By Philip Ward, staff writer

January 4, 2017 -- Three-dimensional printing represents a valuable addition to the radiological report, and along with virtual reality, it will play an increasing role in conveying information to referrers, Swiss experts believe.

"Three-dimensional printing enhances the understanding of complex pathologies for referring physicians, residents, students, and patients," noted lead author Dr. Philipp Brantner, a senior physician in cardiac and thoracic diagnostics at Basel University Hospital, in an e-poster presentation at RSNA 2016. "Three-dimensional printing is a valuable and well-appreciated addition for many referring disciplines."

3D-print of a complex acetabular fracture, the nonfractured side was mirrored over to the fractured side. All images courtesy of Dr. Philipp Brantner.

Reconstructing objects by means of 3D printing serves a useful role by helping to select the appropriate imaging modalities and protocols, and provide and prepare image data for surgery, he stated.

Virtual reality and simulation, model-based preoperative preparation, and data for creation of patient-specific implants can also add value, and providing 3D-models may enhance patients' understanding of complex pathologies and procedures. However, segmentation remains a challenge and requires in-depth anatomical knowledge as well as software skills -- core skills of radiology, according to Brantner and his colleagues.

Meeting software needs

Three-dimensional models can be generated from most cross-sectional imaging datasets in CT and MRI with already present or freely available software, but it is essential to understand the technical and software requirements, to comprehend the process of turning a volumetrical dataset into a 3D print, and to determine which specialties might benefit from 3D printing, the authors continued.

Above: Preoperative modeling of the osteosynthesis plate to reduce operating room time and ensure an optimal fit. Below: Intraoperative view.

"Today, entry-level 3D printers can be bought for less than 2,000 euros. Multislice imaging, certainly CT but increasingly MRI, provides sufficient spatial resolution as the basis for segmentation," they stated. "Segmentation software is often already incorporated within common radiology visualization solutions or can be downloaded free of charge from the internet."

Once a simple workflow has been established, the entire system is scalable to the needs of the department and the hospital. Furthermore, the demand for 3D-printing and virtual reality may increase in the future because it provides a multitude of new opportunities in medicine from visualization findings to creating implants and templates, according to Brantner and colleagues.

The potential benefits of 3D printing include improved understanding of complex anatomical relationships because of the spatial representation, "tangible" anatomy, templates (e.g., fitting osteosynthesis material to a 3D print in an office setting prior to surgery to reduce procedure time), procedure training, and better education of patients, medical students, and residents.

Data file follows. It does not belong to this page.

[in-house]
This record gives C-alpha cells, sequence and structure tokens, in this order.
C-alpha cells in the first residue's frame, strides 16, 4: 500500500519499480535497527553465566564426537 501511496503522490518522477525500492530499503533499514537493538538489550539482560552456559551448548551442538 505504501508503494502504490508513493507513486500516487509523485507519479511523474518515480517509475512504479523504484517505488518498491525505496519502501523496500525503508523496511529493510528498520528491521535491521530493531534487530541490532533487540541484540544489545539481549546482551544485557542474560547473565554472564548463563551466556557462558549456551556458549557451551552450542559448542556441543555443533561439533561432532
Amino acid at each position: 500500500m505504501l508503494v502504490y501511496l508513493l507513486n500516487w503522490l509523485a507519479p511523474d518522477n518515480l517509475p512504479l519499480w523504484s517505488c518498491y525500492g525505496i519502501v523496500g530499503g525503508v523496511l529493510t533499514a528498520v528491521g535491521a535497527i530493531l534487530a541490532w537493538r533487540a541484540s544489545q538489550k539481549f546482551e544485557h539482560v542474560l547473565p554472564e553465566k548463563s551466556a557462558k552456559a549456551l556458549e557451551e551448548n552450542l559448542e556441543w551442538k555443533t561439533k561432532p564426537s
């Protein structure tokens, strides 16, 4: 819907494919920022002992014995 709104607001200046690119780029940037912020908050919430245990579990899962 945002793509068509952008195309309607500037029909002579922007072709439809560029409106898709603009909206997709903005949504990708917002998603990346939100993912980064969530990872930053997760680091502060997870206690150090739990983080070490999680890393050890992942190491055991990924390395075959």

Postoperative CT scan showing the implanted plate.

The main requirements are isotropic data (most cases from CT or MRI), segmentation software (e.g., 3D slicer) able to export a volumetric object as STL file format, slicing software (included with the printer), and entry-level 3D printer (most models use fused filament fabrication, FFM), they explained.

What works well in 3D printing?

High-contrast objects tend to work well in 3D printing, particularly bones, contrast agents, vasculature, and high-resolution isotropic data. The cons are motion artifacts, tissues of similar contrast, and delicate structures requiring lots of printed supports. Also, printing different colors and materials remains expensive, and the challenge is to extract the right tissue structure, added Brantner and colleagues.

The major referrers for 3D printing are urology, cardiology, cardiac surgery, vascular surgery, craniomaxillofacial surgery, neurosurgery, orthopedics, and pulmonology.

3D-printed heart, cut out to create a four-chamber axis showing an inferoseptobasal aneurysm (blue arrows) with two small ventricular septal defects (red arrows).

The authors gave some examples of potential applications of 3D printing in the following areas:

  • Cardiac surgery: In the case of a septal metastasis of a malignant melanoma, a 3D-print based on an electrocardiogram-triggered, contrast-enhanced CT scan aided visualization of the tumor, helped facilitate the preoperative planning, and was used for patient education. The segmented tumor matched the resected specimen.
  • Pulmonology: Anatomic relationship of a small peripheral tumor in regard to the bronchi. A hollow, high-resolution resin, 3D print allowed the pulmonologist to better plan the bronchoscopy and was used as a guiding reference for orientation during the procedure. It was also used for training purposes.
  • Urology: In a case of renal cell cancer, the 3D print-based multiphasic CT scan, hand-colored after printing, boosted visualization of the tumor and facilitated the preoperative planning for the kidney vasculature and the ureter. In another case of renal cell cancer, 3D printing facilitated preoperative planning and permitted nephron-sparing robotic surgery.
  • Orthopedics: 3D-print mirrored the original size of a complex fracture of the right hemipelvis. The mirrored print made it possible to use the nonfractured side as a template for the preoperative bending of the osteosynthesis plates, thereby saving time and increasing accuracy.

For more information, contact the authors at this email:

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